Thesis “She trusts us to love her, you know? Using a Love Ethic framework to explore faith navigation and acceptance processes among Mormon mothers of LGBTQ+ individuals.”
In her MPH thesis, Deo explores how the religious faith of Mormon mothers with LGBTQ+-identifying children influenced their journeys towards accepting their children’s identity. Her research will serve to reform how public health officials engage with highly religious parents of the LGBTQ+ community. In her time at Yale, Deo worked with the Yale School of Public Health (YSPH) Border Identity Stress team to narrate the experiences of individuals identifying outside of traditional binary categories and with the Elevate Policy Lab in an effort to increase the standard of life for low-income mothers. She additionally served on the board of Yale’s Emerging Majority Students Association and as a teaching fellow for Health Equity & Social Justice and LGBTQ population health.
In addition to receiving the Dean’s Prize, Deo was also nominated by her peers to speak at the 2022 YSPH Commencement.
Deo plans to rejoin the public health workforce before ultimately pursuing a doctorate in clinical or counseling psychology.
The Lowell Levin Award, in honor of YSPH alumnus Professor Levin, celebrates a graduating student for exemplary work in health promotion and global health. Georgiana Esteves was the 2022 recipient of this award for her academic leadership and community engagement. Prior to her time at the YSPH, Esteves worked with the Dara Institute in Rio de Janeiro, Brazil, which implements an integrated approach to promote general welfare. At the YSPH, Esteves studied Social and Behavioral Sciences on the Maternal and Child Health Promotion track, with a concentration in Global Health. She was integral in creating a Global Health signature internship with the Dara Institute.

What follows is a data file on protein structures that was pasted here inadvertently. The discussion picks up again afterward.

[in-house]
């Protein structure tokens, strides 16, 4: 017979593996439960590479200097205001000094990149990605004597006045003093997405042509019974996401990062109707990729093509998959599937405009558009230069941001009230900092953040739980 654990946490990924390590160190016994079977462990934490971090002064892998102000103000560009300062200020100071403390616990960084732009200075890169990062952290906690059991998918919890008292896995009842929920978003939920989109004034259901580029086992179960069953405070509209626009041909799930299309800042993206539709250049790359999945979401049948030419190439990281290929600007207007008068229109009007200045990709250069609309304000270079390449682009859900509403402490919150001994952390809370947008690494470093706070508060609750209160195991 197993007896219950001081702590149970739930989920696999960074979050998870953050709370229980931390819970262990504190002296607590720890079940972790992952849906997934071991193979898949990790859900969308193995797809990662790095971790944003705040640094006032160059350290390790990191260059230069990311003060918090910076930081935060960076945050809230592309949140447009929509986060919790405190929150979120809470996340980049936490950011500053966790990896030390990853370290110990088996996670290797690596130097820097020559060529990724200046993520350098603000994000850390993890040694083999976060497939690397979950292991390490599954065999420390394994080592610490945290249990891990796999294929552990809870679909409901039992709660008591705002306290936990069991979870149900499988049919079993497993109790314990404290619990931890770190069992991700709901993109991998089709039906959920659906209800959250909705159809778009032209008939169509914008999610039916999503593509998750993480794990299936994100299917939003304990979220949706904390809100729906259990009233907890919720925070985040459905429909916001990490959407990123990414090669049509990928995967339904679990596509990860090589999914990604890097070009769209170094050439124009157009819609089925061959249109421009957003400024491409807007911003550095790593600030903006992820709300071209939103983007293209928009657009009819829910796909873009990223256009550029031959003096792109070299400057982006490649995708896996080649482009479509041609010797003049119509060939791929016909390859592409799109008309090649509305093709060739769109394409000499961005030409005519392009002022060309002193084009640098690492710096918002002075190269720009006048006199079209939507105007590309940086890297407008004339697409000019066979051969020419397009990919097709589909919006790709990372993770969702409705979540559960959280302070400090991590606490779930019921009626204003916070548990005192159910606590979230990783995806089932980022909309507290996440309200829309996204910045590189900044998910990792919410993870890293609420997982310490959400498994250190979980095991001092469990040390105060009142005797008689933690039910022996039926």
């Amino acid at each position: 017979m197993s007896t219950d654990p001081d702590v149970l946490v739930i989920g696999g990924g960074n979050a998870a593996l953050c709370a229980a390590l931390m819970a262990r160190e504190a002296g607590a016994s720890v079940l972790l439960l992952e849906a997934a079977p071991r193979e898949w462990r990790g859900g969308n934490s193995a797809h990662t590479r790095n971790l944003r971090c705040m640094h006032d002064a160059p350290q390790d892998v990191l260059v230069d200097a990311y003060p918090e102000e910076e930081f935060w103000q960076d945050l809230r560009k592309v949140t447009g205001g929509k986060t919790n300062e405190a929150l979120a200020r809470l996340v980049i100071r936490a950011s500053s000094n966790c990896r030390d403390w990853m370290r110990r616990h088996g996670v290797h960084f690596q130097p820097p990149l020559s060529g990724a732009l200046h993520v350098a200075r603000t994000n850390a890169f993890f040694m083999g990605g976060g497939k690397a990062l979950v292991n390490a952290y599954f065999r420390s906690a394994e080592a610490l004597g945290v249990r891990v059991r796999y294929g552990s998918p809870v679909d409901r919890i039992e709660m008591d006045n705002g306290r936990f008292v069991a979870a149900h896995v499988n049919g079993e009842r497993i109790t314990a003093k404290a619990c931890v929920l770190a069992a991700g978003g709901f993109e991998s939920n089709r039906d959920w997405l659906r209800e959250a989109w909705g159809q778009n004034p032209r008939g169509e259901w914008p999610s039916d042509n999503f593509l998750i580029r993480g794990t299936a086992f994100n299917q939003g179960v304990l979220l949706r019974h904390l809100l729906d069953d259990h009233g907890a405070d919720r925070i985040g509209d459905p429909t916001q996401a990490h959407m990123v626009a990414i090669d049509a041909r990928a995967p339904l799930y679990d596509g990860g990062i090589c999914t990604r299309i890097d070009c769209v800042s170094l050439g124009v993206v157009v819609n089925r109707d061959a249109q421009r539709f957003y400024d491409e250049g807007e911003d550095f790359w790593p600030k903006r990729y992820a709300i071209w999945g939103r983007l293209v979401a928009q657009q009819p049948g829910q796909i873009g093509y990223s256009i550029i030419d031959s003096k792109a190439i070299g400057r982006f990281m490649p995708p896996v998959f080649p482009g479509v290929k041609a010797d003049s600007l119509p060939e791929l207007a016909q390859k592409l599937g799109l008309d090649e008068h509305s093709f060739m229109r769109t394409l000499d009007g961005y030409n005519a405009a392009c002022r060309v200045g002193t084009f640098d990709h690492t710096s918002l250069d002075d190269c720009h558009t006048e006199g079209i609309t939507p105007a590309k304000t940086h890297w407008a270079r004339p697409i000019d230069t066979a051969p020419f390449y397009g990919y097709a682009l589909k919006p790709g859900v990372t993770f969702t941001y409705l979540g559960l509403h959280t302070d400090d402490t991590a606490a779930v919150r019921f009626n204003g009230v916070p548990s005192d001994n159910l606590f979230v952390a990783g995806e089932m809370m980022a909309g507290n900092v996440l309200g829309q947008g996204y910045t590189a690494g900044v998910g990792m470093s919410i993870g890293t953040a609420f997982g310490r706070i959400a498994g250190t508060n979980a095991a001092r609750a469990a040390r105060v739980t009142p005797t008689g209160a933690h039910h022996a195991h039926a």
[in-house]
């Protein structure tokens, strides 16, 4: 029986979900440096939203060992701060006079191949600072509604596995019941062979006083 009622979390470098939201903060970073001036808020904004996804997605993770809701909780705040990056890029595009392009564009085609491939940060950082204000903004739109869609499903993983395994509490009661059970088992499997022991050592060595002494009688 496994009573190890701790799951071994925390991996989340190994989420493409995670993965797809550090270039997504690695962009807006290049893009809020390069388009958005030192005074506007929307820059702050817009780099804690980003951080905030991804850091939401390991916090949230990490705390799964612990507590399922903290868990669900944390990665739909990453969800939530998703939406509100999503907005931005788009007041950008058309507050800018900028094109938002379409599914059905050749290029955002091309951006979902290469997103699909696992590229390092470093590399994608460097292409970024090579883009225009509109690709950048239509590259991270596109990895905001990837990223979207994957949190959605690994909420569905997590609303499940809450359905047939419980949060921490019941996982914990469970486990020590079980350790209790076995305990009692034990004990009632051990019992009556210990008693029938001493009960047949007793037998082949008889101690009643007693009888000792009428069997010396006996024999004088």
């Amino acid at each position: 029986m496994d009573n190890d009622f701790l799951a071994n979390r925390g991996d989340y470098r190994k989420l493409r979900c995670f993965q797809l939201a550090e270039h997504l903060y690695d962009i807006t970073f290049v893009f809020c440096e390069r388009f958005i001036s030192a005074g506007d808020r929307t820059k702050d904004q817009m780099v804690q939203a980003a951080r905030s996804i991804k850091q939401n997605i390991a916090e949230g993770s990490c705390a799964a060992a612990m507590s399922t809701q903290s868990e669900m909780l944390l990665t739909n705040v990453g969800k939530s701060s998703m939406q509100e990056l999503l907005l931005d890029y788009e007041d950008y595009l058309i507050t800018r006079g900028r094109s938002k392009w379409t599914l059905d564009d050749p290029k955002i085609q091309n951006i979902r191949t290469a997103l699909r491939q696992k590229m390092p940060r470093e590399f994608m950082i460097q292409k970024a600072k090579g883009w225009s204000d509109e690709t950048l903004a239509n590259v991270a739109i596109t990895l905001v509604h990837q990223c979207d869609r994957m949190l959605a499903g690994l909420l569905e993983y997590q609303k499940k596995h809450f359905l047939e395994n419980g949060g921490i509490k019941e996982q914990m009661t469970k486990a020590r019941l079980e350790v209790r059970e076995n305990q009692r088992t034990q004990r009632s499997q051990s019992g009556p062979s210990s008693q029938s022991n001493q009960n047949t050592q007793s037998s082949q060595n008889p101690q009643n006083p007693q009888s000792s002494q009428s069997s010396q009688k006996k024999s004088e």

In addition to the Lowell Levin Award for Excellence in Global Health, Esteves also received the Wilbur G. Downs Outstanding Thesis Prize in International Health). Her thesis project utilized highly innovative qualitative analysis to understand the influence of fathers on infant feeding practices in Ghana, West Africa. Her work is now reshaping how UNICEF and other health organizations develop programs for better infant feeding and maternal-child health programs.
Thesis: “Support or Interference: Relational Influences on Mothers’ Exclusive Breastfeeding Practices in Ghana.”
Georgiana Esteves received this award for her research identifying how community norms and relations shape exclusive breastfeeding practices in Ghana. Exclusive breastfeeding, when infants receive a breast milk-only diet, is considered to be the most nutritious diet for a child’s growth and cognitive development in their first few months. The World Health Organization currently recommends exclusive breastfeeding until 6 months, but this is only possible for mothers with sufficient familial support. Esteves’ thesis further develops our understanding of how familial relations within a community change breastfeeding practices. Esteves was additionally awarded the Lowell Levin Award for Excellence in Global health.